About me

I work on data-focused projects that span machine-learning, data visualization, web development, and the Internet of Things (IoT). I write mostly in Python and JavaScript with smaller amounts of R, PHP, sed/awk, C++, and Java.

Professionally, I work on the agency data analytics team within NASA’s Office of the Chief Information Officer’s Technology and Innovation division. I consult and build prototypes for internal NASA customers in finance, human resources, facilities, space technology, and other domains that solve client problems and enable new insights. Lately, my professional work has leveraged speech-to-text machine-learning, graph database, and web-based data visualization libraries.

In my personal time, I co-organize the Houston Data Visualization Meetup and manage the social media of the Gulf Coast Section of SEPM (sedimentology geology society). I also attend hackathons, like the Houston NASA Space-Apps hackathon and geoscience hackathons run by AgileScientific.

Side projects are a major way I add to my skills, so I always have several in development or on the to-do list.

Previous Side-Projects

  • Assembled a Raspberry Shake, a personal seismometer.
  • Built an internet connected pumpkin for Halloween that talked to small children.
  • Presented a talk on the changing data visualization landscape in large organizations (1974-2016).
  • Competed in a machine-learning contest to predict well log facies put on by a geophysics journal.
  • Created an augmented reality webpage / business card using AR.js, which leverages three.js, aframe.js, and ARtoolkit.
  • Used SVM machine-learning approach to identify direct returns, reflections, multiples, and coherent noise in seismic gathers as part of a Geoscience Hackathon organized by Agile Scientific and Total. I participated virtually and the rest of my team was physically present in Paris.
  • Helped build map applications to assist in the spreading and collection of accurate information about shelters and flooding post-Hurricane Harvey in collaboration with a large number of other volunteers via SketchCity, a civic tech organization.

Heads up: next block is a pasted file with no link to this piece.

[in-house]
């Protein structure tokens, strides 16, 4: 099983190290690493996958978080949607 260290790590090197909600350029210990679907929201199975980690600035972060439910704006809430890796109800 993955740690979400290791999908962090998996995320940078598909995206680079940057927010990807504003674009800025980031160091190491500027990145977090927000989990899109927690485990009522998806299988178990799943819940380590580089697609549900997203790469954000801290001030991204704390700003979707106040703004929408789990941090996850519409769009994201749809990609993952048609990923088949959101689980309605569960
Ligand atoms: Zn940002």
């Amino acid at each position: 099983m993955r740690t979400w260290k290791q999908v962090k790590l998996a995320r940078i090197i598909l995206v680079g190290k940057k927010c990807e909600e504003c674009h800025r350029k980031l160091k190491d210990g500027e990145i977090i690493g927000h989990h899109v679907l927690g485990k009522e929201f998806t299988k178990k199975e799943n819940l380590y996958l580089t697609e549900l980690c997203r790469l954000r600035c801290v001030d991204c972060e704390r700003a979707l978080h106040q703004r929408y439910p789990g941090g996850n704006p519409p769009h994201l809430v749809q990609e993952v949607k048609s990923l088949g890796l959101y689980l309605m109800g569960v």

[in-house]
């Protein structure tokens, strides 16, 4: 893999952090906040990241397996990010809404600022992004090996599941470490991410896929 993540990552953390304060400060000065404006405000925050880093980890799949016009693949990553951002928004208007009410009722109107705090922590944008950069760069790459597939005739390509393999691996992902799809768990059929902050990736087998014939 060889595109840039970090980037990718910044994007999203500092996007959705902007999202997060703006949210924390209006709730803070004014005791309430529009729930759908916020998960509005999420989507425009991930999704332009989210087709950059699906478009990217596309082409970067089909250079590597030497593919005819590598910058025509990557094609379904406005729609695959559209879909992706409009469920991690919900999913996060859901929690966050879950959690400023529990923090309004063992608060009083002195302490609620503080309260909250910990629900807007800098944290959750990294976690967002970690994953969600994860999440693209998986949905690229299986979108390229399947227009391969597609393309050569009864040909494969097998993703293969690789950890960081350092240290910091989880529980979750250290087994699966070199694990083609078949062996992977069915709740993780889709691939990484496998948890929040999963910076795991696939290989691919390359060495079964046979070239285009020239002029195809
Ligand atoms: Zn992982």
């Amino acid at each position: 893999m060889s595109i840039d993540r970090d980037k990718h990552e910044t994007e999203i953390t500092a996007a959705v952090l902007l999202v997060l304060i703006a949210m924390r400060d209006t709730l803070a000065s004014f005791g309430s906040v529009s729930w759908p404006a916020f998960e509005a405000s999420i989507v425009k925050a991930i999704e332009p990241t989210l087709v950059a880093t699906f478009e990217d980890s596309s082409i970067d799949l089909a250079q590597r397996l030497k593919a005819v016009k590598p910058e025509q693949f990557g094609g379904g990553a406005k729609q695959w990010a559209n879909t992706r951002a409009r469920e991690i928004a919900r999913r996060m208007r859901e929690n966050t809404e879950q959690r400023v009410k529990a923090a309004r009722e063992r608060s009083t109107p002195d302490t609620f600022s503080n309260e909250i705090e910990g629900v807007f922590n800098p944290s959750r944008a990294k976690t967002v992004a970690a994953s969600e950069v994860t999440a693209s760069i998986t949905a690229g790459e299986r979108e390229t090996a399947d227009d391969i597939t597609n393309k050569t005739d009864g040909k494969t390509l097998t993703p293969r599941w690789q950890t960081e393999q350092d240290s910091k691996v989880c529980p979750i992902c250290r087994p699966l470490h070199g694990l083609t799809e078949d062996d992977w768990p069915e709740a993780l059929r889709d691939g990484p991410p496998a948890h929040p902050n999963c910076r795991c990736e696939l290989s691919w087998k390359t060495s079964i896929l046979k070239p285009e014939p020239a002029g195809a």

• Built version zero of an application that can take in any google forms results csv files, pick the right charts, and create a data visualization such that clicking on an answer to a question filters the answers to every other question.
  • Participating in a geoscience hackathon run by AgileScientific before the annual Society of Exploration Geophysicists Conference in Houston. Built a python-based machine-learning model to mimic geologists’ stratigraphic picks of the top of the McMurry Formation in Canada. Still working on this project as I get spare cycles.
  • Building a “where science happens in Houston” map that leverages web-scraping and machine-learning.
  • Played around with using three.js to make three-dimensional data visualizations from car-based lidar data.

Side-Projects over the last couple months

  • Built a well log file uploader & parser called “wellio.js” that converts LAS files into JSON files, so the data can be manipulated by JavaScript. This enables other applications to be built that load local LAS files and manipulate/visualize them in the browser without needing python, server, or a proprietary application.
  • Did a quick bit of machine-learning in a jupyter notebook to answer the question, “software engineer or data scientist”?
  • Wrote a bunch of small JavaScript data visualization experiments on ObservableHQ, which is a new way to write public, live, forkable JavaScript in a way that feels a lot like a more easily sharable Jupyter notebook. Specifically, messing around with machine-learning, data parsing, and sonification of data in JavaScript.


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GitHub-Mark-32px or check out some of my code on Github